The Open Door’s ‘next season’
One memorable afternoon several years ago, Perry Hines was sitting in the dining room of the Open Door after it had closed for the day, discussing with officials from a nearby church a grant opportunity, when there came a knock at the locked front door.
Hines, executive director of the Frog Level ministry, had himself an awkward dilemma — interrupt the important business meeting, answer the door and get tied up in some sort of problem, or ignore the woman they could all through the sizeable glass windows plainly see standing on the sidewalk outside.
“Guys, if you don’t mind, this is really what we’re all about,” Hines told them. “Let me go see what this lady wants, what’s on her heart.”
He remembers the woman looking emaciated, and weakened.
“May I help you?” he asked her.
“I wanted to come to the Open Door,” she said, “because I knew this was the one place I could get a prayer.”
After more than 16 years, Hines has left the Open Door, but has left the door open; a new executive director will take his place in July, and will attempt to meet the seemingly insatiable demand for services from the area’s impoverished while simultaneously guiding the organization into a bold new future.
“I guess it just crystallized in my mind what our ministry was all about,” Hines said of the incident when reached by phone last week, shortly after his last day.
He was on his way to Charlotte, where come July, he’ll become an associate pastor at the Central United Methodist Church in Concord; the move was prompted by his wife, who secured a position as the controller for the Western North Carolina Conference of the United Methodist Church.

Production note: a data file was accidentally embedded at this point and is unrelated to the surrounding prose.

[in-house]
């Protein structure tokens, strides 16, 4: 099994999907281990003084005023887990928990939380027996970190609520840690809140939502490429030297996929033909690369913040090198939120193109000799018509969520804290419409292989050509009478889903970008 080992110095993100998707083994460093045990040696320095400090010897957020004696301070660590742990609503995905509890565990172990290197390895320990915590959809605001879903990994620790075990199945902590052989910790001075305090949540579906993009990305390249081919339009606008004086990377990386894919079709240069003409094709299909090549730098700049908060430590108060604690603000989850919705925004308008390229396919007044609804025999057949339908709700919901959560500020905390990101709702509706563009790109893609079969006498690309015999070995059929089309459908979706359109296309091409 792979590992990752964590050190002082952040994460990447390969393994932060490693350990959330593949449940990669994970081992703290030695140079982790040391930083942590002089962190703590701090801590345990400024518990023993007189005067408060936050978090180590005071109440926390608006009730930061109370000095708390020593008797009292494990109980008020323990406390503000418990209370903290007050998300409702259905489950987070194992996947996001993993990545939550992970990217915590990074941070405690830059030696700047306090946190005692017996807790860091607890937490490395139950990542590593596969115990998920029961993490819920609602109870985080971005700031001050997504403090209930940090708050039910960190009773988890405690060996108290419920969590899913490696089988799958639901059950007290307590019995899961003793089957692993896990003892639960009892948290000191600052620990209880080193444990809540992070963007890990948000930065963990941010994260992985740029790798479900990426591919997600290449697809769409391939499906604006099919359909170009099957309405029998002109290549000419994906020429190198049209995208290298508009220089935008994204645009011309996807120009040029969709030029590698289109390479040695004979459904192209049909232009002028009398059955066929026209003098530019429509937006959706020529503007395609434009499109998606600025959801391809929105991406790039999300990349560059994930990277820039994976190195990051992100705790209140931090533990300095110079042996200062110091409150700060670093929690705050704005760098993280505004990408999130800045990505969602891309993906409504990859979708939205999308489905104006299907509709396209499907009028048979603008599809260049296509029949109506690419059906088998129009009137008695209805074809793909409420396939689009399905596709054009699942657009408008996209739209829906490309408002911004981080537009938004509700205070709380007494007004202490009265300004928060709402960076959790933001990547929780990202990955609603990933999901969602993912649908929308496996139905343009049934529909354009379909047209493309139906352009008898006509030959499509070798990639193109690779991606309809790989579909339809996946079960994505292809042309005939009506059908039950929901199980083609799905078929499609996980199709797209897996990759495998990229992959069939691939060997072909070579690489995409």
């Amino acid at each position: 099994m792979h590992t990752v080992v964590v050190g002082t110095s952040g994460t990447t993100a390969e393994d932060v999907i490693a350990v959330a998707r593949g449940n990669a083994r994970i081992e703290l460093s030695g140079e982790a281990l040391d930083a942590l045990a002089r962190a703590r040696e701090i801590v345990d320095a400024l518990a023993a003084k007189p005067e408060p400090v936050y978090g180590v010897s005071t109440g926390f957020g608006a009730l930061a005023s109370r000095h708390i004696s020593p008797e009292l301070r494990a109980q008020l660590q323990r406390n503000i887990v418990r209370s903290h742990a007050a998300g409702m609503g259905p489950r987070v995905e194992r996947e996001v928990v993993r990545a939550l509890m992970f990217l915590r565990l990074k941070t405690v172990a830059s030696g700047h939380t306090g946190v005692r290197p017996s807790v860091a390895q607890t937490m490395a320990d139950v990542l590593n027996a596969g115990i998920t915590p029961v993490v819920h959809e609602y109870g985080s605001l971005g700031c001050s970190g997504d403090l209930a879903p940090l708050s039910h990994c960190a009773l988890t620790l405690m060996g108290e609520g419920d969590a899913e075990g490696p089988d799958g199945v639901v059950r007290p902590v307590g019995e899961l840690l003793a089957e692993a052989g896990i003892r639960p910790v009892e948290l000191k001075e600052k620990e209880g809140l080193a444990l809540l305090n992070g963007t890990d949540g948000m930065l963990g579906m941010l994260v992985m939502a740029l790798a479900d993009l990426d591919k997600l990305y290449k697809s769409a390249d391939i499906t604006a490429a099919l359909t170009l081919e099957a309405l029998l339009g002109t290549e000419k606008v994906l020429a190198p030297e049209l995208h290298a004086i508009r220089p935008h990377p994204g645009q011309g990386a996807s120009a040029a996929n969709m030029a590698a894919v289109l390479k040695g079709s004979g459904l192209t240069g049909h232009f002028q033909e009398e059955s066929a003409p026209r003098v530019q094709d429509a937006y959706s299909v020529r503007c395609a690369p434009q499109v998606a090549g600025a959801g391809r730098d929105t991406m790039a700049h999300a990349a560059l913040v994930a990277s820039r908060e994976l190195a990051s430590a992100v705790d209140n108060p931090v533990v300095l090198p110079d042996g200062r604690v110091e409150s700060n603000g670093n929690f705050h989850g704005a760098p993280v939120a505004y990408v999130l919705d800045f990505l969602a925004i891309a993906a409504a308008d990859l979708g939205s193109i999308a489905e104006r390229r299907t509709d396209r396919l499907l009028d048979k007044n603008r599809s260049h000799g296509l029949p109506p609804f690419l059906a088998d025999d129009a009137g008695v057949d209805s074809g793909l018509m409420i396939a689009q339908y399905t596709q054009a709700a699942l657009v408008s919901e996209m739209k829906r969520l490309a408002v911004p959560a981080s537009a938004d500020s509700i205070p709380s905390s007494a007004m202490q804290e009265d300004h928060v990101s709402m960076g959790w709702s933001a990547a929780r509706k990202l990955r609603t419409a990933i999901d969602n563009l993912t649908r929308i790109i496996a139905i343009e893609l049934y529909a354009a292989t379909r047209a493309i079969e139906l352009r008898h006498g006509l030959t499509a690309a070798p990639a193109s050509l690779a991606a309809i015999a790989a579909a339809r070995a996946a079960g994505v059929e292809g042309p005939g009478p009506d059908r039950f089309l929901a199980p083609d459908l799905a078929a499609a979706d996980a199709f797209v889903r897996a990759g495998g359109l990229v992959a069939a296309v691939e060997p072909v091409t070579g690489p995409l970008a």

“Part of my work, I’m sure, will be missions,” he said.
Hines’ mission for the past 16 years has been to head the Open Door, a ministry of Long’s Chapel United Methodist Church. Established in 1996, the Open Door is funded to the tune of about $250,000 per year, but earns 70 percent of that from its social enterprise, Second Blessing Thrift Shop, located right next door.
In 2016, the Open Door provided more than $33,000 in cash assistance, over a thousand food boxes, hundreds of showers and dozens of haircuts, all while serving exactly 34,367 meals.
In 2017, I was the recipient of one of those meals.
Over Thanksgiving, I embarked on a three-day undercover journey into homelessness, in order to increase my understanding of resource availability here in Haywood County. The Open Door was the first place I stopped, for lunch.
I had finished my meal but was already trying to plan for my next one, so I returned to the counter to ask if dinner would be available later that night.
Behind that counter and washing a dish was a man who I’d later come to learn was Hines himself. The executive director. Washing a dish. On Thanksgiving Day.
At the advice of Hines, I sought out Haywood Pathways, where my story took an interesting turn that led me further afield, to Canton.
Over the course of it all, I’d also come to learn firsthand of the important hub-like role Hines and the Open Door play in the lives of Haywood County’s neediest citizens.